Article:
Some members of the New York State Senate and Assembly are hoping the bill for regional schools will not be blocked this year as it has been for the past two years.
Despite the inclusion of a regional schools bill within budget proposals from both the Senate and Assembly, the bill was blocked from vote both times by Assembly Speaker Sheldon Silver, according to state Assemblyman Andy Goodell.
"It's just frustrating when the Senate has approved it for the past two years, the Assembly's Education Committee has unanimously approved it, and it is blocked from vote for, essentially, political reasons," said Goodell.
Goodell said one of the reasons for the blockage of the bill is that it doesn't have the support of New York State United Teachers.
"There were concerns raised by NYSUT, and there were issues over the amount of funding that would be attached to a regional high school. The teachers' union is concerned because, even though (regional schools) significantly expand course opportunities for students, (they) have consolidated on some staffing levels; and that's part of where the savings come from," he said.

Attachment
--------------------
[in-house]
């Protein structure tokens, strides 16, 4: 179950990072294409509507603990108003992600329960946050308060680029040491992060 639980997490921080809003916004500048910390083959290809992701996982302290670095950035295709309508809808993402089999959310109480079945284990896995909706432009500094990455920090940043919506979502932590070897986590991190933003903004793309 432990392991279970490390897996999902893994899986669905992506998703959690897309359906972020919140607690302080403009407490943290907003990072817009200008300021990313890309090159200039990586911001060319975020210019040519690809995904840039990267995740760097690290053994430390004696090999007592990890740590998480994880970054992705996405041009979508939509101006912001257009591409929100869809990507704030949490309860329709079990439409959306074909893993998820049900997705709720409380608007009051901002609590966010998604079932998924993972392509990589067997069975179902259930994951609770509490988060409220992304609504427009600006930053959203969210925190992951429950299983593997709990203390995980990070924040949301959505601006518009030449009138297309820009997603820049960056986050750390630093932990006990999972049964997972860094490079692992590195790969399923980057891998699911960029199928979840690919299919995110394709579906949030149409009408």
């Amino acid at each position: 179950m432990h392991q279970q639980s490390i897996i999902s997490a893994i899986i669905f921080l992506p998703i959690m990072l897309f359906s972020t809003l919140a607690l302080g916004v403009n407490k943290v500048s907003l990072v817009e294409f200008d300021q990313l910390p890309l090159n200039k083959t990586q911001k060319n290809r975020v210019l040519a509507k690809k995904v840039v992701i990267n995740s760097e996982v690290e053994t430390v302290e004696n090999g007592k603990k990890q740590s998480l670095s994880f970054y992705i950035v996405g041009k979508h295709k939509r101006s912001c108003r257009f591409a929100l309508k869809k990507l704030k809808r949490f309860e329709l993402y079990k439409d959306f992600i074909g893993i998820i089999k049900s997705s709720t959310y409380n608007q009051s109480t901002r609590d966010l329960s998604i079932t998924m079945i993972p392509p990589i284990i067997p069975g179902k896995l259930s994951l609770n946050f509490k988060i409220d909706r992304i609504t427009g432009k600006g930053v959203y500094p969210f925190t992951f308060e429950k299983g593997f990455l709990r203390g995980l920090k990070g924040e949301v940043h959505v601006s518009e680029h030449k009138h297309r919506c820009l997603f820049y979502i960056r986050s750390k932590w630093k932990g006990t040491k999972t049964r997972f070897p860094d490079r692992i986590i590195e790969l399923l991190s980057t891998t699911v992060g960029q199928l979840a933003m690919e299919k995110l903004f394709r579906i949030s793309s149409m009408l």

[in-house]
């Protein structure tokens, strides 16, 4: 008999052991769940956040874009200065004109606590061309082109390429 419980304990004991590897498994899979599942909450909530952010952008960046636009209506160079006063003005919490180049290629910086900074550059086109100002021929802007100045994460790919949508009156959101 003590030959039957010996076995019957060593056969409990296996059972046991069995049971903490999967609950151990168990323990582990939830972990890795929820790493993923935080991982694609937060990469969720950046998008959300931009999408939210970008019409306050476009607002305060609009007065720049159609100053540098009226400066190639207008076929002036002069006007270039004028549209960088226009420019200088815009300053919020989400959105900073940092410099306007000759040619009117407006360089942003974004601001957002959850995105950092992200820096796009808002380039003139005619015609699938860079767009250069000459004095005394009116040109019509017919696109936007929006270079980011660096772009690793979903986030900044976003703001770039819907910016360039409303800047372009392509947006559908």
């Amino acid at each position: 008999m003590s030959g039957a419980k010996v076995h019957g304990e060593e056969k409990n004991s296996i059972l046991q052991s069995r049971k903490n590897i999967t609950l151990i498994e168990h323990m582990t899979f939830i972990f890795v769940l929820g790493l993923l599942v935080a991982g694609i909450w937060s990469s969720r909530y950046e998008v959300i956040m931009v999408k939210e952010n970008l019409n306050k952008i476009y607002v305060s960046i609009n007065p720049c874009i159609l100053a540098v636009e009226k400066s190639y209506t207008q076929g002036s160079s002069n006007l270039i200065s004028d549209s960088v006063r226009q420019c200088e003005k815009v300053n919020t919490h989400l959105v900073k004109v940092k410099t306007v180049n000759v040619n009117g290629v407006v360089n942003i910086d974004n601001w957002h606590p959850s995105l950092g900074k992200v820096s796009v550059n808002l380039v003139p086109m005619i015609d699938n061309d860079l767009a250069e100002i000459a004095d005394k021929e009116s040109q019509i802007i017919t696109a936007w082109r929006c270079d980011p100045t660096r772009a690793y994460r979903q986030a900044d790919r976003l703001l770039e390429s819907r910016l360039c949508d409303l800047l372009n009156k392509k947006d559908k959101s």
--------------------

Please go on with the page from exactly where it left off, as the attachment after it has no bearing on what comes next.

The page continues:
According to state Sen. Cathy Young, R-Olean, the benefits of regional schools are manifold, and the bill has received approval from Gov. Cuo-mo's Education Reform Commission, the New York State Education Department Board of Regents.
"Regional high schools would allow students in rural areas to gain enhanced academic, sports and enrichment opportunities that they don't have now, including advanced placement courses and extracurricular clubs and activities," she said. "The Senate and I will continue to work with the governor's office and the assembly to get a positive result before the end of the session."
To illustrate the benefits of regional schools, Goodell pointed to the recent tuition agreement between Ripley Central School and Chautauqua Lake Central School; in which 131 Ripley students in grades seven through 12 will be attending Chautauqua Lake for the 2013-14 academic year. He said the agreement will make for an empty Ripley High School building and the loss of several teaching positions, and could have been structured differently in a regional high school.
"If you don't allow for regional schools, then what happens is you run into the same situation as Ripley, where they just don't have enough students," he said. "You can't provide opportunities for electives unless everyone wants to take the same class at the same time, and all the Ripley teachers got laid off. If you had a regional high school, you would negotiate over how you'd structure it."
He added: "Cathy Young really led the fight (for regional schools), and we were disappointed that it wasn't included in the budget. It's a win-win for both students and taxpayers, and Young has provided strong, effective leadership in trying to push this forward."